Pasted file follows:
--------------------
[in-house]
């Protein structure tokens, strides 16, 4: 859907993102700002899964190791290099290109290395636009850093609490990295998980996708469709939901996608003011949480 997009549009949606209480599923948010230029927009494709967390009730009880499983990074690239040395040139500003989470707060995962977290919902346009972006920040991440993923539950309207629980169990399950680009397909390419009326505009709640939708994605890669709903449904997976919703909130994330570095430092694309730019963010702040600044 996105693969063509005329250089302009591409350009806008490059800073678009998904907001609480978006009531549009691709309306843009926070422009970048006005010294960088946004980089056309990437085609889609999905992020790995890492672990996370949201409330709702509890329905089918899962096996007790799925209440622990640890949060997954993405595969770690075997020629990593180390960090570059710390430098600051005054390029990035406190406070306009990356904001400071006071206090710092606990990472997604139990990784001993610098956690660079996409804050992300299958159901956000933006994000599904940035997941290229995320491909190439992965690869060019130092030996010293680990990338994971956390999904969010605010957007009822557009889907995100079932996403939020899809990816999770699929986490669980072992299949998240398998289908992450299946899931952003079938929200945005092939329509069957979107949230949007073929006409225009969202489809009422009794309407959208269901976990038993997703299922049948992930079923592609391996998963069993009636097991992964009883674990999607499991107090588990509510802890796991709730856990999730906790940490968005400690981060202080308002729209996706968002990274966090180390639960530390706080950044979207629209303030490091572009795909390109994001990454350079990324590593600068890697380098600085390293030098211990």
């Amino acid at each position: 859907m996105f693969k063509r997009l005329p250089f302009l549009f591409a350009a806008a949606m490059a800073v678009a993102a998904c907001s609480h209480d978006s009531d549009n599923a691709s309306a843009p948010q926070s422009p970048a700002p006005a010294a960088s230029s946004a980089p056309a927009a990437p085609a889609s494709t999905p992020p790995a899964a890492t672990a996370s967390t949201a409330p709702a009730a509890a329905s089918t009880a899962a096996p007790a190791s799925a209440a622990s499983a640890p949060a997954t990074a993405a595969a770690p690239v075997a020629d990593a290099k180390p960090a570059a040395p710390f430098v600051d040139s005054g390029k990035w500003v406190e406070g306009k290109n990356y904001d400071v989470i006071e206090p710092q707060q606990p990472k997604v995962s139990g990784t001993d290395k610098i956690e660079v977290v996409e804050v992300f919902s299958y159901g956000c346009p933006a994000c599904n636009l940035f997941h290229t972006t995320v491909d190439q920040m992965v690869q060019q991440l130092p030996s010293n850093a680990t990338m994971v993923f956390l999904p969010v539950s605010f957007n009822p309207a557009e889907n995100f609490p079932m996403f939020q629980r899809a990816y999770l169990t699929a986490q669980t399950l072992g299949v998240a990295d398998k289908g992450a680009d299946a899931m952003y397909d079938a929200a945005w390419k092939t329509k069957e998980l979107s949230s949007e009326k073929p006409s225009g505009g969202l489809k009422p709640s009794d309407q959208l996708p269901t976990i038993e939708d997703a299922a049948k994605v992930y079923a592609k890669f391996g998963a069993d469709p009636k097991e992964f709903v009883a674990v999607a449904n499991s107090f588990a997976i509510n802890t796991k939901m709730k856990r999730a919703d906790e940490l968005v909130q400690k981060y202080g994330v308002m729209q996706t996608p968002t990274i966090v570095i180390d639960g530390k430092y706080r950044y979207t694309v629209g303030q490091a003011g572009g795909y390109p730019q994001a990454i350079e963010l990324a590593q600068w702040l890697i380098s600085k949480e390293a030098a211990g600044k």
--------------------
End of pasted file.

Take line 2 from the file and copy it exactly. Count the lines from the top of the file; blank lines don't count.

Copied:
């Protein structure tokens, strides 16, 4: 859907993102700002899964190791290099290109290395636009850093609490990295998980996708469709939901996608003011949480 997009549009949606209480599923948010230029927009494709967390009730009880499983990074690239040395040139500003989470707060995962977290919902346009972006920040991440993923539950309207629980169990399950680009397909390419009326505009709640939708994605890669709903449904997976919703909130994330570095430092694309730019963010702040600044 996105693969063509005329250089302009591409350009806008490059800073678009998904907001609480978006009531549009691709309306843009926070422009970048006005010294960088946004980089056309990437085609889609999905992020790995890492672990996370949201409330709702509890329905089918899962096996007790799925209440622990640890949060997954993405595969770690075997020629990593180390960090570059710390430098600051005054390029990035406190406070306009990356904001400071006071206090710092606990990472997604139990990784001993610098956690660079996409804050992300299958159901956000933006994000599904940035997941290229995320491909190439992965690869060019130092030996010293680990990338994971956390999904969010605010957007009822557009889907995100079932996403939020899809990816999770699929986490669980072992299949998240398998289908992450299946899931952003079938929200945005092939329509069957979107949230949007073929006409225009969202489809009422009794309407959208269901976990038993997703299922049948992930079923592609391996998963069993009636097991992964009883674990999607499991107090588990509510802890796991709730856990999730906790940490968005400690981060202080308002729209996706968002990274966090180390639960530390706080950044979207629209303030490091572009795909390109994001990454350079990324590593600068890697380098600085390293030098211990």